Following the terrorist attacks on the United States in September 2001, the administration appreciated the outpouring of international sympathy and support but then adopted a strongly unilateral posture, telling the rest of the world "you are either with us or against us" in the war on terror.  In 2002, the administration began marching alone down the road toward war against Iraq before realizing that neither the American people nor U.S. allies would easily embrace war against Iraq unless it were sanctioned by the international community. It was so clear to most observers (and to all our allies) that the administration was going to go to war with Iraq, no matter what.  The administration's eventual recourse to the UN Security Council has therefore done little to build American international credibility. 

Will the United States - under George W. Bush or his eventual successor -- find a tolerable balance between unilateral defense of U.S. interests on the one hand and constructive collaboration with international friends and institutions on the other?  Or will Washington simply push its way through future international issues, perhaps sacrificing much of the moral authority that George W. Bush's father and other presidents have worked hard to sustain.   

Which Europe?           

Just as there is a question about what kind of United States will occupy the American seat at the U.S.-European table, it is unclear what kind of Europe will be available to sit across the way.   

In 1981, former U.S. Secretary of State Henry Kissinger, frustrated by the fact that nobody and yet everybody spoke for Europe, asked half-seriously "What is Europe's telephone number?" Some would argue Kissinger's question has now been answered.  The European Union has a "High Representative for Common Foreign and Security Policy," Javier Solana, who in theory is the voice and face of the EU toward the outside world.  However, if the outside world wants to talk about trade or economic and monetary issues, it had better not talk to Solana.  Authority in this area is in the hands of the supranational EU commission.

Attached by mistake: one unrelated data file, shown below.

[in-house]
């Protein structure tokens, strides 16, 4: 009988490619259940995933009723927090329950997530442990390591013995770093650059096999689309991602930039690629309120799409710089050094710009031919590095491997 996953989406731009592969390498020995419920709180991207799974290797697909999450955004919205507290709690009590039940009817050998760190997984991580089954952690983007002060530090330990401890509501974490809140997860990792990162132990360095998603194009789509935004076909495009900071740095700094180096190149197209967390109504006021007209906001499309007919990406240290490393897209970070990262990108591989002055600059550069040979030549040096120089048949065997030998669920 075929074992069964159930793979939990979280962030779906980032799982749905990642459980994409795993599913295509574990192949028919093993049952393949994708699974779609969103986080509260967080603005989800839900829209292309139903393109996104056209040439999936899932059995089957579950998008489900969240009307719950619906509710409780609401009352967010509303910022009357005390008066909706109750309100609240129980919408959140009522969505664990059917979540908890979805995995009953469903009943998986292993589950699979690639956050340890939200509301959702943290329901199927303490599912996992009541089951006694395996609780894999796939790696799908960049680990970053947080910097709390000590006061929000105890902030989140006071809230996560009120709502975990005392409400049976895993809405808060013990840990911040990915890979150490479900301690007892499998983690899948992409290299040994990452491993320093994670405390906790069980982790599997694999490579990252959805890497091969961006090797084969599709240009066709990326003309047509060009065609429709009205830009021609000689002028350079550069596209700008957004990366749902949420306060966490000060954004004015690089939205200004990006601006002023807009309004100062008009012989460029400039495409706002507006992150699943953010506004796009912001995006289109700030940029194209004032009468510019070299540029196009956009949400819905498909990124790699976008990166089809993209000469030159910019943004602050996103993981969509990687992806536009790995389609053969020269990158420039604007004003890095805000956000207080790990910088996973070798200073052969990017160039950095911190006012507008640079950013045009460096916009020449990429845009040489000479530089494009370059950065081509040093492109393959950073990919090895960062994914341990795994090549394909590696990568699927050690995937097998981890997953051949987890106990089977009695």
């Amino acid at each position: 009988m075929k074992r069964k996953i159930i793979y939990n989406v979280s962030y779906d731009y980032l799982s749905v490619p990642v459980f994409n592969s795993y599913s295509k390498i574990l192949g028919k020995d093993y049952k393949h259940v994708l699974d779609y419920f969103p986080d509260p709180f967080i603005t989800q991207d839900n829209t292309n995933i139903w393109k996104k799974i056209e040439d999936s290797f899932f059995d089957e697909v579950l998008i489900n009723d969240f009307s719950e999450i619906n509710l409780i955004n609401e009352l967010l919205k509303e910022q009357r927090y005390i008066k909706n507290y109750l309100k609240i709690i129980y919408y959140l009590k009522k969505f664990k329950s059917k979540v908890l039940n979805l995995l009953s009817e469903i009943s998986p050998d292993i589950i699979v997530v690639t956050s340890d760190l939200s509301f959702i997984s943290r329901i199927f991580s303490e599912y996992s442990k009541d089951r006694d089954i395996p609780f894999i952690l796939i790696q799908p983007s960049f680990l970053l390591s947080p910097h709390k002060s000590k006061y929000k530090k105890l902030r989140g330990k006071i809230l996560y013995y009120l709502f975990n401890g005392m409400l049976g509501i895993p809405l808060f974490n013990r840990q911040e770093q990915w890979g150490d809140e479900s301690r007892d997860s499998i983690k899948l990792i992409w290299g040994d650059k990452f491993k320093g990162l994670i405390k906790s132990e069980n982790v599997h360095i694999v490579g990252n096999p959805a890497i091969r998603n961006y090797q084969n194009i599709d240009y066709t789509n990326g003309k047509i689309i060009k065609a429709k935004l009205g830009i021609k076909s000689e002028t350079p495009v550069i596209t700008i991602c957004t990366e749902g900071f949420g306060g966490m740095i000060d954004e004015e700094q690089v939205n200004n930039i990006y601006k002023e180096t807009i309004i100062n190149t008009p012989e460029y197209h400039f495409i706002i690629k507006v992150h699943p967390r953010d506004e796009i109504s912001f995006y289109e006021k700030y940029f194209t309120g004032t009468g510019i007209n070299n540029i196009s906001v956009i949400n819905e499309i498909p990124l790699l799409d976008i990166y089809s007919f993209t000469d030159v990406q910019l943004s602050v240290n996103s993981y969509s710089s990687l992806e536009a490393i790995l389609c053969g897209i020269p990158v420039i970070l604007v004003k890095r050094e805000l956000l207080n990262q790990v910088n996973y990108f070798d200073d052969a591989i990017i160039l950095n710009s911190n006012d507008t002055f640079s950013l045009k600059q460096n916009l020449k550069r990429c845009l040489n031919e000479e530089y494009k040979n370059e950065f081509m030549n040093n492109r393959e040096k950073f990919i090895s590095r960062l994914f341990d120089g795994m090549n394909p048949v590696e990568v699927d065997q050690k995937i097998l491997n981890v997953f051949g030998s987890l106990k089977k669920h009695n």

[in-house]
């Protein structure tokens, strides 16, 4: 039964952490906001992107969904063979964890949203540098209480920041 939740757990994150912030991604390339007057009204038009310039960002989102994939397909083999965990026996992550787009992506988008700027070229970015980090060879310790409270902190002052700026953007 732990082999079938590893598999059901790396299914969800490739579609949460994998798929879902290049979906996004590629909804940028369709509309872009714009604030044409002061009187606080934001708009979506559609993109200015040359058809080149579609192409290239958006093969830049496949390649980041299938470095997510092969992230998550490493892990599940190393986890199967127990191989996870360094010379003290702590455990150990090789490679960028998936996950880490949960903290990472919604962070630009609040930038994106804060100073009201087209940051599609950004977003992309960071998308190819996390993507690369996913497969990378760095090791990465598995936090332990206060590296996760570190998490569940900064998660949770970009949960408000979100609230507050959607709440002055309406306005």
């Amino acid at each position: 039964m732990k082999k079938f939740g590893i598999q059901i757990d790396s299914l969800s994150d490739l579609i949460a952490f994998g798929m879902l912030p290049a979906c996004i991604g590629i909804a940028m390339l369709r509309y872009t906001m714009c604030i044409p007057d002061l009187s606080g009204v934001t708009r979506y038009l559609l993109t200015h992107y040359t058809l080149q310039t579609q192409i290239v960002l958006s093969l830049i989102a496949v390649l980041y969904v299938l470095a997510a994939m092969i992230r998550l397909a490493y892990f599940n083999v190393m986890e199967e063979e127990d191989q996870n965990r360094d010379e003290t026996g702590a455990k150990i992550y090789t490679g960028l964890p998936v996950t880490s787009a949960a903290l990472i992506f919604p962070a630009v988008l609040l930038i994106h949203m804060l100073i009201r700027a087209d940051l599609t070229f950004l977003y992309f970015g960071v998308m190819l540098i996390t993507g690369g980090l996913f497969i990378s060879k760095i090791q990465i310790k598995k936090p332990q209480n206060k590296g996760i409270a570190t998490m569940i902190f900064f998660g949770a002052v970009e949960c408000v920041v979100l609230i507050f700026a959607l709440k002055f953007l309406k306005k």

And, if you want to influence the actions of the members of the EU, you might make some progress dealing with the capable Mr. Solana, but you had better also talk to the governments of France, Great Britain, Germany, Italy and others, without whose initiative and support the EU does nothing.   

Europe remains a mixed media presentation, part supranational organization, part united Europe, and very much still run by national governments, most of whose roots and political power are sunk deeply into their domestic power bases first and only secondarily in the "European idea." 

Particularly since the advent of the George W. Bush Administration, growing numbers of Europeans have suggested that the unilateral behavior of the United States should stimulate the process of European political unification.  In fact, however, recent events have demonstrated how far the European Union is from being "Europe." 

And so, just as there are questions about whether the United States will be a benevolent hegemon or a unilateralist bully in its relationship with Europe, it is uncertain what mix of supra-nationalism and nationalism will govern Europe, and whether the "old" or "new" European attitudes will dominate.  

What now?  

In these equations both the United States and its friends and allies in Europe face important choices.  

The United States faces the challenge of using its power in ways that reflect U.S. values and draws on the American public's desire to cooperate with other countries while not inspiring opposition by being too domineering.  In other words, the  United States has to learn how to be a hegemon without acting like one.    

If U.S. allies still believe that U.S. leadership is essential on many international issues, as they apparently do, then their challenge is to express their criticism of U.S. leadership style in terms that are appropriate for frank and honest discussions among friends, and in ways that will promote U.S.-European cooperation, not make it more difficult.